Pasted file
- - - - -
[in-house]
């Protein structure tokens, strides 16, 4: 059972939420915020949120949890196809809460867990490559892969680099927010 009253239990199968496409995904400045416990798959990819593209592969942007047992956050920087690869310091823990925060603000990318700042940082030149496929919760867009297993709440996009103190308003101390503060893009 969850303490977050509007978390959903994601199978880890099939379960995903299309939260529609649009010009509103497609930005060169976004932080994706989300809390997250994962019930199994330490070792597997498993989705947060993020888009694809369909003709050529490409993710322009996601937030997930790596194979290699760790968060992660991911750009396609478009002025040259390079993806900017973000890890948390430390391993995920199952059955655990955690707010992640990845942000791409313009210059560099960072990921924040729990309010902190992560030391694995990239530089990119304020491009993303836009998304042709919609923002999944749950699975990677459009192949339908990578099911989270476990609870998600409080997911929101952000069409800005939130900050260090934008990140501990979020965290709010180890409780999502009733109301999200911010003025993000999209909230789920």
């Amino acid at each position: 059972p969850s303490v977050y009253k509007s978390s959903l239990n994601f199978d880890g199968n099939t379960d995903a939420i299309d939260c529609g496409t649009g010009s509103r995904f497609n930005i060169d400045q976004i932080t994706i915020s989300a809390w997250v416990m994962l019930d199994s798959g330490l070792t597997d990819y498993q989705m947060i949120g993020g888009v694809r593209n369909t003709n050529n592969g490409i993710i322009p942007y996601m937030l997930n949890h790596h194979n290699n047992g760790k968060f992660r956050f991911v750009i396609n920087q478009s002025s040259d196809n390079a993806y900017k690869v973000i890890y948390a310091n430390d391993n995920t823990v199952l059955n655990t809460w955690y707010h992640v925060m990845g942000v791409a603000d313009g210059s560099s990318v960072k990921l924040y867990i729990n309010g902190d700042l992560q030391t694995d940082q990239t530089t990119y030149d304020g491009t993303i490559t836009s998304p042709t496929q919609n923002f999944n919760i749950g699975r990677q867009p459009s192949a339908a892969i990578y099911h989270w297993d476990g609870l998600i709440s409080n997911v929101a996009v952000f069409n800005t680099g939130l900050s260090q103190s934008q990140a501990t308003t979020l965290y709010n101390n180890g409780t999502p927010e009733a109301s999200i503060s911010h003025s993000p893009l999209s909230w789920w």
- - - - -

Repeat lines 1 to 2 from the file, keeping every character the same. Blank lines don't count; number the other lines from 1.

[in-house]
């Protein structure tokens, strides 16, 4: 059972939420915020949120949890196809809460867990490559892969680099927010 009253239990199968496409995904400045416990798959990819593209592969942007047992956050920087690869310091823990925060603000990318700042940082030149496929919760867009297993709440996009103190308003101390503060893009 969850303490977050509007978390959903994601199978880890099939379960995903299309939260529609649009010009509103497609930005060169976004932080994706989300809390997250994962019930199994330490070792597997498993989705947060993020888009694809369909003709050529490409993710322009996601937030997930790596194979290699760790968060992660991911750009396609478009002025040259390079993806900017973000890890948390430390391993995920199952059955655990955690707010992640990845942000791409313009210059560099960072990921924040729990309010902190992560030391694995990239530089990119304020491009993303836009998304042709919609923002999944749950699975990677459009192949339908990578099911989270476990609870998600409080997911929101952000069409800005939130900050260090934008990140501990979020965290709010180890409780999502009733109301999200911010003025993000999209909230789920």